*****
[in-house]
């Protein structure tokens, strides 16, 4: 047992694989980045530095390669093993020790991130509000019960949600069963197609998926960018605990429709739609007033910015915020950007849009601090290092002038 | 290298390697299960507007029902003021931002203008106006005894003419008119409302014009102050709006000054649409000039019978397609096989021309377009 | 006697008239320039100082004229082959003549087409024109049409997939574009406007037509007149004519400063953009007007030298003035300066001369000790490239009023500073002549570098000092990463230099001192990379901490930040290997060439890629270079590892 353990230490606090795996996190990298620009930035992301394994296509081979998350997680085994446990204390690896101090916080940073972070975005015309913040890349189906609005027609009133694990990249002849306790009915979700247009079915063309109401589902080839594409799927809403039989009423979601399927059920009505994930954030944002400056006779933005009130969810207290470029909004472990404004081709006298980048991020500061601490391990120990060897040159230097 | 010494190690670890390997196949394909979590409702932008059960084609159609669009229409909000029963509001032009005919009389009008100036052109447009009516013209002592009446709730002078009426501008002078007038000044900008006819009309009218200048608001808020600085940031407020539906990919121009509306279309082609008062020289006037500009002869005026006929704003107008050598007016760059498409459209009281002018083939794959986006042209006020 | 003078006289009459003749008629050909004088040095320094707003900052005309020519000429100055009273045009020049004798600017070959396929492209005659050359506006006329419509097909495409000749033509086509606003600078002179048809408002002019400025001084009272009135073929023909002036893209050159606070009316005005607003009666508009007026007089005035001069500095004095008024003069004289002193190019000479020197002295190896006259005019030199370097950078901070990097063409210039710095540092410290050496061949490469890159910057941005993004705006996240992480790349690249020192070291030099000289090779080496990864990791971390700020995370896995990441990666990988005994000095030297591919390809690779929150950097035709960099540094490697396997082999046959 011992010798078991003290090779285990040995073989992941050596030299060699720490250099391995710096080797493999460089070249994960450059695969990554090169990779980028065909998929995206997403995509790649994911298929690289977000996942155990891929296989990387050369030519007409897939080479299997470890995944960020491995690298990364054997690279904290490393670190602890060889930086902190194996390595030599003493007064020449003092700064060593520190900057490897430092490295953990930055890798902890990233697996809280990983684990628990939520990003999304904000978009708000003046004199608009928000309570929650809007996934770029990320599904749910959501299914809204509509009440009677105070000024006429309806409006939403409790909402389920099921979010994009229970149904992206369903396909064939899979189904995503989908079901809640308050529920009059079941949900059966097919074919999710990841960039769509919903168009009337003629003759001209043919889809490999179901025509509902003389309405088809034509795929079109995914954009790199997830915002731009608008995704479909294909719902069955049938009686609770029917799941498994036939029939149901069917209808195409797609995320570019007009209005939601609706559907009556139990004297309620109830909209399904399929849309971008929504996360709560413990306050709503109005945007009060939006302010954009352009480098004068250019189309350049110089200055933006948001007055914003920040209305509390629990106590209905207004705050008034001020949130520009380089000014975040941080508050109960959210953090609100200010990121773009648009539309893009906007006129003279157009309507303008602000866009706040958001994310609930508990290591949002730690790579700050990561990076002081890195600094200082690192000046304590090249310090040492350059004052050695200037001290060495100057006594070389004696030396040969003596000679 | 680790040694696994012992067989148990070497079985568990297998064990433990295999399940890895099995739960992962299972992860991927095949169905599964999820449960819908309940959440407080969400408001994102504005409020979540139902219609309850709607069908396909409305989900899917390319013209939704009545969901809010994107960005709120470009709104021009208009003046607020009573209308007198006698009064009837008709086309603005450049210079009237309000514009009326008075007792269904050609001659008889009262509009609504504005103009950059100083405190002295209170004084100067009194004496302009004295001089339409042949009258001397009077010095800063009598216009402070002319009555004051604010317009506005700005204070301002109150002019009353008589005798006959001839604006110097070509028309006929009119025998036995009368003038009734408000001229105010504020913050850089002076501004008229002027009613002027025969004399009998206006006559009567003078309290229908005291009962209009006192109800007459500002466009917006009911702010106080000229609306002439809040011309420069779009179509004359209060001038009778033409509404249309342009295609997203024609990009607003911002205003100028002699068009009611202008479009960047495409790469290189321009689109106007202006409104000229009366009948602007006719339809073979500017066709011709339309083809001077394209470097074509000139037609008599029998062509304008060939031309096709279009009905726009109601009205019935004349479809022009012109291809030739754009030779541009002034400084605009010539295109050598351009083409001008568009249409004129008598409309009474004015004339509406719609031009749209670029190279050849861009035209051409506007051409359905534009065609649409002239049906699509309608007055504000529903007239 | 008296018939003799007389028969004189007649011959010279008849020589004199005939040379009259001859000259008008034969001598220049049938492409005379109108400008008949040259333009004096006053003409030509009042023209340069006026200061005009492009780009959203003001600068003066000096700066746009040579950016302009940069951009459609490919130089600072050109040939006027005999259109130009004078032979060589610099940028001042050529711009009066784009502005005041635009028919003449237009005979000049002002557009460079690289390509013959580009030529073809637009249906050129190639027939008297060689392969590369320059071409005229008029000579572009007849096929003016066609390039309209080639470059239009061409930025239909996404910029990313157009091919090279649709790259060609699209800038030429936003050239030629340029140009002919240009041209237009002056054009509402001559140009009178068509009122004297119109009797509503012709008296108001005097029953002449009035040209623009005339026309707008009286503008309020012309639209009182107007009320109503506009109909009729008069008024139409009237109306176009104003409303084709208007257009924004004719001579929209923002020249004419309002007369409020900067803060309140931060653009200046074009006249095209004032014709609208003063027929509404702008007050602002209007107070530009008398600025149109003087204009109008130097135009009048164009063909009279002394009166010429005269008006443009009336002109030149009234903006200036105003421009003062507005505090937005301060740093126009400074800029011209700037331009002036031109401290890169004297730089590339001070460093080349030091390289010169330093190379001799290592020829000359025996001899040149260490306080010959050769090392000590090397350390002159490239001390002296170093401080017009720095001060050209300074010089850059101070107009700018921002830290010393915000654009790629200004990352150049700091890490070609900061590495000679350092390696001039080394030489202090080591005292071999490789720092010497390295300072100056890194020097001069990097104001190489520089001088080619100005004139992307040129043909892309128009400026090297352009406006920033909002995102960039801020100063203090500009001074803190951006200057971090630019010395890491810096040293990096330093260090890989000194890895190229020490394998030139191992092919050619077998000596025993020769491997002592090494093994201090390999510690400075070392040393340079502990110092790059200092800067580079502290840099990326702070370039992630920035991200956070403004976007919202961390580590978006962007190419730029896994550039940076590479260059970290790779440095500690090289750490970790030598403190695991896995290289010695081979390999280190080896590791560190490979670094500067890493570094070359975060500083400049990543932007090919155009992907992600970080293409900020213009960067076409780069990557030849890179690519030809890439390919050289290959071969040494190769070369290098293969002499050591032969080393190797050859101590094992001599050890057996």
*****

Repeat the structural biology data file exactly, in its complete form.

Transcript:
[in-house]
């Protein structure tokens, strides 16, 4: 047992694989980045530095390669093993020790991130509000019960949600069963197609998926960018605990429709739609007033910015915020950007849009601090290092002038 | 290298390697299960507007029902003021931002203008106006005894003419008119409302014009102050709006000054649409000039019978397609096989021309377009 | 006697008239320039100082004229082959003549087409024109049409997939574009406007037509007149004519400063953009007007030298003035300066001369000790490239009023500073002549570098000092990463230099001192990379901490930040290997060439890629270079590892 353990230490606090795996996190990298620009930035992301394994296509081979998350997680085994446990204390690896101090916080940073972070975005015309913040890349189906609005027609009133694990990249002849306790009915979700247009079915063309109401589902080839594409799927809403039989009423979601399927059920009505994930954030944002400056006779933005009130969810207290470029909004472990404004081709006298980048991020500061601490391990120990060897040159230097 | 010494190690670890390997196949394909979590409702932008059960084609159609669009229409909000029963509001032009005919009389009008100036052109447009009516013209002592009446709730002078009426501008002078007038000044900008006819009309009218200048608001808020600085940031407020539906990919121009509306279309082609008062020289006037500009002869005026006929704003107008050598007016760059498409459209009281002018083939794959986006042209006020 | 003078006289009459003749008629050909004088040095320094707003900052005309020519000429100055009273045009020049004798600017070959396929492209005659050359506006006329419509097909495409000749033509086509606003600078002179048809408002002019400025001084009272009135073929023909002036893209050159606070009316005005607003009666508009007026007089005035001069500095004095008024003069004289002193190019000479020197002295190896006259005019030199370097950078901070990097063409210039710095540092410290050496061949490469890159910057941005993004705006996240992480790349690249020192070291030099000289090779080496990864990791971390700020995370896995990441990666990988005994000095030297591919390809690779929150950097035709960099540094490697396997082999046959 011992010798078991003290090779285990040995073989992941050596030299060699720490250099391995710096080797493999460089070249994960450059695969990554090169990779980028065909998929995206997403995509790649994911298929690289977000996942155990891929296989990387050369030519007409897939080479299997470890995944960020491995690298990364054997690279904290490393670190602890060889930086902190194996390595030599003493007064020449003092700064060593520190900057490897430092490295953990930055890798902890990233697996809280990983684990628990939520990003999304904000978009708000003046004199608009928000309570929650809007996934770029990320599904749910959501299914809204509509009440009677105070000024006429309806409006939403409790909402389920099921979010994009229970149904992206369903396909064939899979189904995503989908079901809640308050529920009059079941949900059966097919074919999710990841960039769509919903168009009337003629003759001209043919889809490999179901025509509902003389309405088809034509795929079109995914954009790199997830915002731009608008995704479909294909719902069955049938009686609770029917799941498994036939029939149901069917209808195409797609995320570019007009209005939601609706559907009556139990004297309620109830909209399904399929849309971008929504996360709560413990306050709503109005945007009060939006302010954009352009480098004068250019189309350049110089200055933006948001007055914003920040209305509390629990106590209905207004705050008034001020949130520009380089000014975040941080508050109960959210953090609100200010990121773009648009539309893009906007006129003279157009309507303008602000866009706040958001994310609930508990290591949002730690790579700050990561990076002081890195600094200082690192000046304590090249310090040492350059004052050695200037001290060495100057006594070389004696030396040969003596000679 | 680790040694696994012992067989148990070497079985568990297998064990433990295999399940890895099995739960992962299972992860991927095949169905599964999820449960819908309940959440407080969400408001994102504005409020979540139902219609309850709607069908396909409305989900899917390319013209939704009545969901809010994107960005709120470009709104021009208009003046607020009573209308007198006698009064009837008709086309603005450049210079009237309000514009009326008075007792269904050609001659008889009262509009609504504005103009950059100083405190002295209170004084100067009194004496302009004295001089339409042949009258001397009077010095800063009598216009402070002319009555004051604010317009506005700005204070301002109150002019009353008589005798006959001839604006110097070509028309006929009119025998036995009368003038009734408000001229105010504020913050850089002076501004008229002027009613002027025969004399009998206006006559009567003078309290229908005291009962209009006192109800007459500002466009917006009911702010106080000229609306002439809040011309420069779009179509004359209060001038009778033409509404249309342009295609997203024609990009607003911002205003100028002699068009009611202008479009960047495409790469290189321009689109106007202006409104000229009366009948602007006719339809073979500017066709011709339309083809001077394209470097074509000139037609008599029998062509304008060939031309096709279009009905726009109601009205019935004349479809022009012109291809030739754009030779541009002034400084605009010539295109050598351009083409001008568009249409004129008598409309009474004015004339509406719609031009749209670029190279050849861009035209051409506007051409359905534009065609649409002239049906699509309608007055504000529903007239 | 008296018939003799007389028969004189007649011959010279008849020589004199005939040379009259001859000259008008034969001598220049049938492409005379109108400008008949040259333009004096006053003409030509009042023209340069006026200061005009492009780009959203003001600068003066000096700066746009040579950016302009940069951009459609490919130089600072050109040939006027005999259109130009004078032979060589610099940028001042050529711009009066784009502005005041635009028919003449237009005979000049002002557009460079690289390509013959580009030529073809637009249906050129190639027939008297060689392969590369320059071409005229008029000579572009007849096929003016066609390039309209080639470059239009061409930025239909996404910029990313157009091919090279649709790259060609699209800038030429936003050239030629340029140009002919240009041209237009002056054009509402001559140009009178068509009122004297119109009797509503012709008296108001005097029953002449009035040209623009005339026309707008009286503008309020012309639209009182107007009320109503506009109909009729008069008024139409009237109306176009104003409303084709208007257009924004004719001579929209923002020249004419309002007369409020900067803060309140931060653009200046074009006249095209004032014709609208003063027929509404702008007050602002209007107070530009008398600025149109003087204009109008130097135009009048164009063909009279002394009166010429005269008006443009009336002109030149009234903006200036105003421009003062507005505090937005301060740093126009400074800029011209700037331009002036031109401290890169004297730089590339001070460093080349030091390289010169330093190379001799290592020829000359025996001899040149260490306080010959050769090392000590090397350390002159490239001390002296170093401080017009720095001060050209300074010089850059101070107009700018921002830290010393915000654009790629200004990352150049700091890490070609900061590495000679350092390696001039080394030489202090080591005292071999490789720092010497390295300072100056890194020097001069990097104001190489520089001088080619100005004139992307040129043909892309128009400026090297352009406006920033909002995102960039801020100063203090500009001074803190951006200057971090630019010395890491810096040293990096330093260090890989000194890895190229020490394998030139191992092919050619077998000596025993020769491997002592090494093994201090390999510690400075070392040393340079502990110092790059200092800067580079502290840099990326702070370039992630920035991200956070403004976007919202961390580590978006962007190419730029896994550039940076590479260059970290790779440095500690090289750490970790030598403190695991896995290289010695081979390999280190080896590791560190490979670094500067890493570094070359975060500083400049990543932007090919155009992907992600970080293409900020213009960067076409780069990557030849890179690519030809890439390919050289290959071969040494190769070369290098293969002499050591032969080393190797050859101590094992001599050890057996």